But what began as an urgent oppositional movement, populist conservatism, in the face of globalism, offshoring, foreign wars and occupations, and Republican stagnation, has not ramped up its core ideological agenda in the years since Trump won The White House. This should not be viewed as the administration’s fault, especially since the coronavirus occupied so much of their time and resources. However, populist conservatism continues to remain a ‘one-man-show,’ succeeding based on President Trump’s charisma, talent, and political foresight, while those who would be typically responsible for agenda setting and continuance have been relegated to social media cheerleading. Where is the ambition of populist conservatism to take its initial seedling concepts to affect global reform?
The Populist Conservative Agenda In The Middle 21st
The populist conservative movement has a unique opportunity to begin to take its oppositional ideology in force against the evil and unproductive institutions that limit human potential. For example, populist conservative’s opposition to the United Nations can be mobilized to begin the discussion of wholesale UN reform. What would that look like? It certainly starts with reaffirming national sovereignty and ending fractional reserve banking.
Courageous men like the Paul’s have argued for decades about the urgent need to ‘audit the fed.’ Why has this argument not stayed front and center in today’s populist conservative movement? Why are populist conservatives not championing Federal Reserve reform especially after the Trillions of Dollars of bail-out stimulus enacted by a fairly liberal Congress during the peak of the coronavirus pandemic?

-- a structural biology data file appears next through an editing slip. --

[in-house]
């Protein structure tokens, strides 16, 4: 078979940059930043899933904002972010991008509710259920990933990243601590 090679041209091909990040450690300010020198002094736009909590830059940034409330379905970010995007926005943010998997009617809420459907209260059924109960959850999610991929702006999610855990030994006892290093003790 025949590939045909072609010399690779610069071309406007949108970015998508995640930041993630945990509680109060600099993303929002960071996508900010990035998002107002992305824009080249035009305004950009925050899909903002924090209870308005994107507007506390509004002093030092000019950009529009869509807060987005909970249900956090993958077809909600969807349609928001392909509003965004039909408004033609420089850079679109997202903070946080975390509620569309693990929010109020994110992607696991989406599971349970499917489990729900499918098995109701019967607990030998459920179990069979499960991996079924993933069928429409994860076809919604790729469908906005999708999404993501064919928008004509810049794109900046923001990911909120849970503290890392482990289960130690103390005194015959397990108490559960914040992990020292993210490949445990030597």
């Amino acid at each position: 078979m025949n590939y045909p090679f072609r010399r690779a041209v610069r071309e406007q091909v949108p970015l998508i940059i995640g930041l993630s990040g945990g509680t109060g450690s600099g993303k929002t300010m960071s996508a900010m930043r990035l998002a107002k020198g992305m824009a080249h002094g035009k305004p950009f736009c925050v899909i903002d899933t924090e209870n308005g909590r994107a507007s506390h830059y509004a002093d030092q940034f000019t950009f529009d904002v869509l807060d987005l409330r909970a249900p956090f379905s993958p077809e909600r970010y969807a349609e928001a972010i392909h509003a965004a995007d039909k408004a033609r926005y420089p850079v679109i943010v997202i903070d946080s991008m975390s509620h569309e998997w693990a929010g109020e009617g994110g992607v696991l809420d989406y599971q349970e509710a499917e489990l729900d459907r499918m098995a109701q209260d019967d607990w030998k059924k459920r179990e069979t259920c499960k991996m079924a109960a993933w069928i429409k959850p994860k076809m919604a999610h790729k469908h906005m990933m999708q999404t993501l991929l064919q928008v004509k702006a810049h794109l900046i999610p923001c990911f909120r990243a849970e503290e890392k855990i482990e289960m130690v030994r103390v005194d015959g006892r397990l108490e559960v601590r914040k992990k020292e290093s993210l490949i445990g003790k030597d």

Why are we not seeking to end debt-based “development” finance via institutions such as the International Monetary Fund, The Bank For International Settlements, or the many other quasi-governmental institutions in the United Nation’s orbit that are simply extensions of western corporate interests and that operate in these regions without any semblance of law and order, offering cash-for-access schemes that are wasted on failed local initiatives. America must have much higher standards for distributing foreign aid rather than failed ‘do-gooderism’ that foments deep ideological resentment against America in these developing nations.
I would like to beg the question: why did the oppositional elements of some of the boldest aspects of populist conservatism not transition to policy reforms? It certainly was not President Trump, who almost single-handedly battled against a liberal Congress to remove the United Nations from some of these United Nations group and cut foreign spending. Where was his ideological backup?
For Trump to have a shot at winning in ’24, the populist conservative movement needs to create a much more robust agenda, and no, conservatism does not need to shrink its platform so that it fits on the back of a placard. Populist conservatism is the only ideological movement that is both philosophical and legitimate enough to take on, and win, the institutional statis of the United Nations, the International Federal Reserve banking system, and runaway corporate interests that seek to supersede national sovereignty. Its only current limitation is our collective imagination and will toward greatness.
William E. Scholz is a conservative from Pennsylvania. His first book, published at the height of pandemic bail-outs, argues for a renovation to the world financial order, and is currently available via his publishing company Dignified Publishing. You can follow him on Twitter @wstweetsnews.